Arendt and Sontag on Conservatism, Romanticism, and ‘Interesting’ Politics

Last week at Brooklyn College, the Wolfe Institute‘s Spring 2012 Faculty Study Group met to discuss Corey Robin‘s The Reactionary Mind, which aims to identify substantive theses central to that political tradition by way of an intellectual history of conservatism; more precisely, by close readings of some central works of the conservative canon. (The Faculty Study Group is organized by the Wolfe Institute every semester to read and discuss an academic work of interest; this semester’s selection of The Reactionary Mind had already generated some pre-discussion controversy.)

Our meeting last week was considerably enhanced by Corey Robin himself,  who joined our discussions of Chapters 6, 7, 8. I expected the discussion to not be restricted to these chapters, of course, and I was not disappointed. Over the course of our two-hour interaction, we were able to get Corey to describe the book’s central thesis–that conservatism is reactionary, counter-revolutionary politics, infused with romantic sentiment, responding vigorously to perceived threats –, clarify some theoretical points, and consider possible sharpenings and applications of his thesis. (One extension of great interest to me is to apply Corey’s central claims to conservatism beyond American and European shores.)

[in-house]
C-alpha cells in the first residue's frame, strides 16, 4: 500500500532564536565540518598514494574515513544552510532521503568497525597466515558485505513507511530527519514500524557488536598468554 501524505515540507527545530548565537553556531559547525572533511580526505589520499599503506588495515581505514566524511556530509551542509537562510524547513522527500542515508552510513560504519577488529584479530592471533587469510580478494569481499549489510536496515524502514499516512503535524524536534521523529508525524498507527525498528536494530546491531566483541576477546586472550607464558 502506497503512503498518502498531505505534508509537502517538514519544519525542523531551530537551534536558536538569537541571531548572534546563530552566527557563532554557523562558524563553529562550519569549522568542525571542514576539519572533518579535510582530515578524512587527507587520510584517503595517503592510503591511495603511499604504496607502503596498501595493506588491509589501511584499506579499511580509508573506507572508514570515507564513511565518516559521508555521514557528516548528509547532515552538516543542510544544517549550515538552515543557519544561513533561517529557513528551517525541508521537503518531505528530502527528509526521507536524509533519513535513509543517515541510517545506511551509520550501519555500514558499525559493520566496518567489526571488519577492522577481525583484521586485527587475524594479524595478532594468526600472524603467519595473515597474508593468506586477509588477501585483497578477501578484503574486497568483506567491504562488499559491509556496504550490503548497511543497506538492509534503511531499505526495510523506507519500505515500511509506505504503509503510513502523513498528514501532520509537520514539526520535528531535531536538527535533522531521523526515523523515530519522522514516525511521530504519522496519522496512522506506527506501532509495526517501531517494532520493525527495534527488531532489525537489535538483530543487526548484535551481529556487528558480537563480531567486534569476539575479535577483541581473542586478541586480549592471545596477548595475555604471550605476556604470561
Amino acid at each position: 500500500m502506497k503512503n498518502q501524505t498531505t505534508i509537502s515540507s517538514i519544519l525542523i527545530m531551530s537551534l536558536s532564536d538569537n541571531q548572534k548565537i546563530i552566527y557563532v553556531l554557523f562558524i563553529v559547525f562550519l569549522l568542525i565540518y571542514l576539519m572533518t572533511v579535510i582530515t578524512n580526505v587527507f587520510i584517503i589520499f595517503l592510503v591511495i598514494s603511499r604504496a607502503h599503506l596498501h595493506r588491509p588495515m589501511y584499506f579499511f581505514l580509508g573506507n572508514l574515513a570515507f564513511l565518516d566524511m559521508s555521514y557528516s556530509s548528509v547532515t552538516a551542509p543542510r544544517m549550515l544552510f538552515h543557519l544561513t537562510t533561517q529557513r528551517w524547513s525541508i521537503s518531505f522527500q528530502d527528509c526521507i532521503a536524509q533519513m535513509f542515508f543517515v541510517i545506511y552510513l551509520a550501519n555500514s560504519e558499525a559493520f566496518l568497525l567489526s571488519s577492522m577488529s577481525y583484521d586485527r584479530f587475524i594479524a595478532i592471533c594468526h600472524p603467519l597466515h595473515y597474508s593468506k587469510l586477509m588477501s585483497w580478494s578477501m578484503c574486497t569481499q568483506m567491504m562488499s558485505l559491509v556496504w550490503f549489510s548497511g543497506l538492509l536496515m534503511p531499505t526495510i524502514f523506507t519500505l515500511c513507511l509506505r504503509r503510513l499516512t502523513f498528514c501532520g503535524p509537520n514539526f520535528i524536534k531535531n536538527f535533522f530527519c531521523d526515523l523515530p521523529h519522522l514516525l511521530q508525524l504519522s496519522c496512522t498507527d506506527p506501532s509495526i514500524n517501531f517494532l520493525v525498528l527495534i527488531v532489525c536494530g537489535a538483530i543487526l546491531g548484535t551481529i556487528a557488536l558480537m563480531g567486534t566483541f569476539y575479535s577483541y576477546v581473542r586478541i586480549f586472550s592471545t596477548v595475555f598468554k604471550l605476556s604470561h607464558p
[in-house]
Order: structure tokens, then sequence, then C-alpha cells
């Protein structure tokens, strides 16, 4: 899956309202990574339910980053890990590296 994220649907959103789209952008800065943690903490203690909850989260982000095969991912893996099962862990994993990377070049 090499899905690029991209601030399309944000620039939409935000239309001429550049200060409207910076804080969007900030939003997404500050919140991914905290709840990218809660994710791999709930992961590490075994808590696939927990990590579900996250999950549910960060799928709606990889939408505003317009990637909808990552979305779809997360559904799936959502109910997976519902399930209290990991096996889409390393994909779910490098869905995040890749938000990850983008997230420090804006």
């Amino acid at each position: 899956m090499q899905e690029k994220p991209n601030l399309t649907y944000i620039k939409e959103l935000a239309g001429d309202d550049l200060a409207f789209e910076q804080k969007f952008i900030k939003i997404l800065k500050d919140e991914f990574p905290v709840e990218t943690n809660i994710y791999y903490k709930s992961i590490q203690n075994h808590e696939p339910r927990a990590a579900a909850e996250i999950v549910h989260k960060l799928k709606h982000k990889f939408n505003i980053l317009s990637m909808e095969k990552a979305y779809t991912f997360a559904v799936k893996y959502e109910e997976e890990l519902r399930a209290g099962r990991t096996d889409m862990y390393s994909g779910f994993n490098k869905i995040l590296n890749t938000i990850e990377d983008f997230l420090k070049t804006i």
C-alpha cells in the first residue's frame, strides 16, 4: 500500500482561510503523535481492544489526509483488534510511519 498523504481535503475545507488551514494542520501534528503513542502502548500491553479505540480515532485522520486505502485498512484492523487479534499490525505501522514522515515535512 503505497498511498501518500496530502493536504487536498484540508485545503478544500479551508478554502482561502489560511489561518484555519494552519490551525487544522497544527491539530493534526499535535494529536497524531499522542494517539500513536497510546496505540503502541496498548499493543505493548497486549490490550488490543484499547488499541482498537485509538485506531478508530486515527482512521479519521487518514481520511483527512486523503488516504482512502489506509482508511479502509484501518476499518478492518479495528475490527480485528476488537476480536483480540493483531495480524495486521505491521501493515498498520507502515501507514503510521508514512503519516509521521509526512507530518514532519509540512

One of the most interesting clarifications of Robin’s thesis was the centrality of the romantic impulse in conservatism. Indeed, it seemed, after our discussions, that the romantic impulse is perhaps even more central than the reactionary, counter-revolutionary component of conservatism; it certainly explains conservative fascination with war, the attraction it presents to ‘outsiders,’ its glorification of strength and individual striving. (I intend to write a post very soon that explores the connection between the sentiments of the immigrant and the romantic imagination.)